New Jersey Wildlife Action Plan

By the Association of Fish and Wildlife Agencies

Under the leadership of the Division of Fish and Wildlife, partner conservation agencies and stakeholder groups from across the state collaborated in the creation of our Wildlife Action Plan, which is a blueprint for statewide protection of wildlife with special conservation needs.

The plan is an ecosystem-based management strategy that focuses heavily on habitat and species protection, management and restoration. The Wildlife Action Plan embodies the collective judgment of the state’s conservation professionals regarding which species should receive special attention and what actions should be taken. It identifies tasks for nearly every agency and stakeholder group that has some influence over land use and wildlife habitats.

Wildlife Highlights

New Jersey’s inland forests are home to resident bobcats, barred owls and timber rattlesnakes, and provide essential stopover habitat for most of the eastern U.S. migratory population of songbirds and raptors. At the same time, the state’s Delaware Bay and Atlantic coastal habitats are home to bald eagles, northern harriers, black rails and piping plovers and are critical to millions of migratory raptors, waterfowl, shorebirds, butterflies, dragonflies and fishes.

Primary Challenges to Conserving Wildlife in New Jersey

New Jersey’s Action Plan identifies statewide as well as specific regional threats. The primary threats to wildlife include habitat fragmentation, invasive species and contaminants.

Development Pressure

Suburban sprawl and increased housing and road development break up large critical habitats into smaller patches, which do not provide suitable habitat for many of the state’s rare species. This habitat fragmentation can be especially harmful to interior forest species that need large habitats, such as bobcats, timber rattlesnakes and red-shouldered hawks, as well as to grassland species such as the grasshopper and vesper sparrows.

Invasive Species

Invasive species include native and exotic terrestrial and aquatic animals, plants, invertebrates and pathogens that cause significant impacts and permanent loss of ecosystems. The cost of restoring habitat destroyed by invasive species can be prohibitive and requires persistent and long-term management.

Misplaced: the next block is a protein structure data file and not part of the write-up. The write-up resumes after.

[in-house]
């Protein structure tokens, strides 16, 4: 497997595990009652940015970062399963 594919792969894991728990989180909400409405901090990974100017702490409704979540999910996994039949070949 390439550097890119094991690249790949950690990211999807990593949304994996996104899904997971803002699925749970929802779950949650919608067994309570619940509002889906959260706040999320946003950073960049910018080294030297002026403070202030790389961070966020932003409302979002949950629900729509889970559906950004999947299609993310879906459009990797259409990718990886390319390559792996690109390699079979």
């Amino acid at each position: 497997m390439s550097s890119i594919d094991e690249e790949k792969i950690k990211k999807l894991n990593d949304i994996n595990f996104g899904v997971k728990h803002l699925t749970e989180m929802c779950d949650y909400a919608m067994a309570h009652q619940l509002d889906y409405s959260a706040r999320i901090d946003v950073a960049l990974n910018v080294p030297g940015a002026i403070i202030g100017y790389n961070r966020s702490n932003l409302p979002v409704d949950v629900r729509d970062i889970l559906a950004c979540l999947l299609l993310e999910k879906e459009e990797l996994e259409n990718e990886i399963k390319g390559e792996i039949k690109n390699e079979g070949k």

Pollution

Contaminants include point and non-point source pollution and oil spills. Oil spills threaten freshwater and salt-marsh ecosystems and the wildlife that rely on them, while contaminants from point and non-point sources degrade habitat and cause developmental and behavioral abnormalities and reproductive failure in wildlife.

Working Together for New Jersey’s Wildlife

The New Jersey Department of Environmental Protection (NJDEP) and Division of Fish and Wildlife (DFW) worked internally to create a draft Wildlife Action Plan to be used as guidance. Leaders representing the constituencies of various conservation organizations including NJ Audubon Society, The Nature Conservancy-NJ Chapter, and the NJ Conservation Foundation then reviewed the draft.

NJDEP then co-hosted a Wildlife Summit with NJ Future where more than 150 attendees from numerous organizations actively participated in discussions focused on nine key topics: municipal land use planning, state and regional land use planning, land use regulation, landowner incentive program, public and private acquisition, infrastructure, invasive and overabundant species management, habitat restoration and management, and public land management.  Participants included state and Federal agencies such as the US Fish and Wildlife Service, NJ Department of Agriculture, National Park Service, National Wildlife Refuges throughout the state, the governor’s office, the NJ Department of Transportation, the NJ Forest Service, and the NJ Office of Smart Growth. In addition, a wide range of conservation organizations, watershed associations, sportsmen’s groups and regional planning councils participated in the Summit. Comments were submitted during the Summit and via a website comment form after the Summit.

The final draft was then posted on the DFW’s website. The NJDEP continues to receive public comment for consideration and incorporation into the plan.

 

The Association of Fish and Wildlife Agencies represents all of North America’s fish and wildlife agencies, promotes sound management and conservation, and speaks with a unified voice on important fish and wildlife issues.

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